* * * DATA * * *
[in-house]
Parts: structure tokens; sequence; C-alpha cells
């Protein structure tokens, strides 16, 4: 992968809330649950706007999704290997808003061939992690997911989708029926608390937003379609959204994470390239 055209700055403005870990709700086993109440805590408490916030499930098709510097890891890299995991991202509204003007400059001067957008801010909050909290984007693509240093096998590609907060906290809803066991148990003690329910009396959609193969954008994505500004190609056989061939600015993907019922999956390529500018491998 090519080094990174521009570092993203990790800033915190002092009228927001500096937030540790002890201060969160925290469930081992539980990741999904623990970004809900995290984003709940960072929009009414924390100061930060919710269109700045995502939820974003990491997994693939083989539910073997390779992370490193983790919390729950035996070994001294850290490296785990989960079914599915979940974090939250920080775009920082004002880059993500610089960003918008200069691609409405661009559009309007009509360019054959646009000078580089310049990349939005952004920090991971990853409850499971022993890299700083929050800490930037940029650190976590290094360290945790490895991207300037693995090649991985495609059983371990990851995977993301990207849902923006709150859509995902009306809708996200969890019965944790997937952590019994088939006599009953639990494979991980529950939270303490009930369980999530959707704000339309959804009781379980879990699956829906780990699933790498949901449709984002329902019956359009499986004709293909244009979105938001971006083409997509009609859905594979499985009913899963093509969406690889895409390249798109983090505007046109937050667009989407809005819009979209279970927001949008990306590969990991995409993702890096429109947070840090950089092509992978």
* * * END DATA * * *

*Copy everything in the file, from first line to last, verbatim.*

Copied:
[in-house]
Parts: structure tokens; sequence; C-alpha cells
């Protein structure tokens, strides 16, 4: 992968809330649950706007999704290997808003061939992690997911989708029926608390937003379609959204994470390239 055209700055403005870990709700086993109440805590408490916030499930098709510097890891890299995991991202509204003007400059001067957008801010909050909290984007693509240093096998590609907060906290809803066991148990003690329910009396959609193969954008994505500004190609056989061939600015993907019922999956390529500018491998 090519080094990174521009570092993203990790800033915190002092009228927001500096937030540790002890201060969160925290469930081992539980990741999904623990970004809900995290984003709940960072929009009414924390100061930060919710269109700045995502939820974003990491997994693939083989539910073997390779992370490193983790919390729950035996070994001294850290490296785990989960079914599915979940974090939250920080775009920082004002880059993500610089960003918008200069691609409405661009559009309007009509360019054959646009000078580089310049990349939005952004920090991971990853409850499971022993890299700083929050800490930037940029650190976590290094360290945790490895991207300037693995090649991985495609059983371990990851995977993301990207849902923006709150859509995902009306809708996200969890019965944790997937952590019994088939006599009953639990494979991980529950939270303490009930369980999530959707704000339309959804009781379980879990699956829906780990699933790498949901449709984002329902019956359009499986004709293909244009979105938001971006083409997509009609859905594979499985009913899963093509969406690889895409390249798109983090505007046109937050667009989407809005819009979209279970927001949008990306590969990991995409993702890096429109947070840090950089092509992978």